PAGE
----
Here’s a question: Is intelligence a fixed trait, or can it be developed?

How a teacher answers that question may have a powerful impact on the success of the students in her classroom.

According to Dr. Omid Fotuhi, the way we think about intelligence — and therefore the messages about intelligence we send our students — is a critical component of their success at Hope.

Dr. Fotuhi is the project manager of the College Transition Collaborative and Research Associate at Stanford University’s Interventions Lab. He visited Hope College on September 21 and 22, 2015, to address K–12 educators and Hope faculty and staff about improving student engagement and learning.

In the research he presented, Dr. Fotuhi identified a handful of interventions that consistently provide positive outcomes for student performance. One of these addresses our intelligence mindset, or how we think about intelligence and talent.

Many believe intelligence is innate. In this fixed mindset, intelligence is viewed much like height is: Once we’ve matured, it’s seen as a relatively stable trait. We either have it or we don’t.

But what if intelligence is actually a growth process, one in which tackling difficult material or failing after we tried something new actually increases our intelligence? In this growth mindset, intelligence is viewed more like strength might be: We have the ability to become stronger with effort.

“The way we view our intelligence is a predictor of how we will engage or disengage with challenge and difficulty,” Dr. Fotuhi said. “If we see intelligence as innate and we think we’re inferior to others, we’re likely to get frustrated and give up more readily. But if we see intelligence as a process of growth, we’re more likely to persevere through difficult or challenging circumstances.”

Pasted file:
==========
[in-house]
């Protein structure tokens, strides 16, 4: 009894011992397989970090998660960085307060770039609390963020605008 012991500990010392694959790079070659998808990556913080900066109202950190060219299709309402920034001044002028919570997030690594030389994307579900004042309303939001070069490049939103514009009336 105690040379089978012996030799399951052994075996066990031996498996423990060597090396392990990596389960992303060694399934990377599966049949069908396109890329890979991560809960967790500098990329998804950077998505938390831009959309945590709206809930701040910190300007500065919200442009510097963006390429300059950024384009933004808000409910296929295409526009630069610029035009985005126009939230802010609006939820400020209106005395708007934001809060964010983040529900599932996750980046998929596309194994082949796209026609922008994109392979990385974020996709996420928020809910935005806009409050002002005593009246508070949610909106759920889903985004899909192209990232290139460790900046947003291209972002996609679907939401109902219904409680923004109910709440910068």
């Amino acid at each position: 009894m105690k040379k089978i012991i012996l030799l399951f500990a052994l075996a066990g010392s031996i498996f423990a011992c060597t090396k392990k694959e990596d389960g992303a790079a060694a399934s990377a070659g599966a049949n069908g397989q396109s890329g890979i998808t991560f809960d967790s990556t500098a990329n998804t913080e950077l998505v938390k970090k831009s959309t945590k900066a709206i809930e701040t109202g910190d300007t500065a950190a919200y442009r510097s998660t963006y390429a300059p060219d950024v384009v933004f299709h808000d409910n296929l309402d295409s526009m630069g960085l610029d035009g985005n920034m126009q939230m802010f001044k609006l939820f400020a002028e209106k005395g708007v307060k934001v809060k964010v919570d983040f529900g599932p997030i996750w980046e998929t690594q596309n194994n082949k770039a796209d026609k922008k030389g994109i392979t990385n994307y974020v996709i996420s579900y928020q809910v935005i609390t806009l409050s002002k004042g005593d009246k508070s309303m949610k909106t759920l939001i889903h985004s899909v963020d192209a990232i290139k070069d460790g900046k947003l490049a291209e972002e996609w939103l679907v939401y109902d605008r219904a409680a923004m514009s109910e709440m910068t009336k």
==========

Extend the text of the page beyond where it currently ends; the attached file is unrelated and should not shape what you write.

It’s that response to challenges that makes all the difference.

“Last year there was an on-going conversation about ‘growth mindset’ and the simple things teachers can do to foster such a mindset with our students,” said Steven Bouma-Predeger, professor of religion and associate dean for teaching and learning. “We invited Dr. Fotuhi because want to learn more.”

Dr. Fotuhi said that faculty, staff and administrators have a formative role in communicating a different message about intelligence. So what can we do to help shift our students toward a growth mindset? Here are four tips:

1. Identify your own intelligence mindset

Are you operating primarily on a fixed mindset or a growth mindset? In truth, we all have a mix of the two. Pay attention to how you react to successes and failures in your classroom. These verbal and nonverbal responses are captured by students — and they can influence their own mindsets. 

2. Praise the process, not the person

Rather than placing value on traits like talent or intelligence, give praise for a growth-oriented process. Applaud practice, study, persistence, good strategies and experimentation; these shift the focus from outcomes to efforts, strategies and choices. Convey to your students that it’s okay to try new strategies and fail; what matters is a willingness to experiment, to access resources, and the belief that with time and effort they can achieve positive outcomes. 

3. Praise failure as well as success

Most people think that if success means they’re smart, then failure means they’re dumb. But that’s not the case. Every failure is an opportunity to learn and grow for next time. And there is something good in every failure, too — a creative idea that just didn’t pan out, a tenacious effort, an improvement that should be celebrated. Find the good in every failure and praise it.

4. Be clear that you’re committed to your students’ success

Students put a lot of weight in how they think you view them, and sometimes they’re uncertain about why they’re receiving feedback. Do those red marks all over their paper mean you think they’re not smart enough? Take the time to clarify why you’re critiquing their work.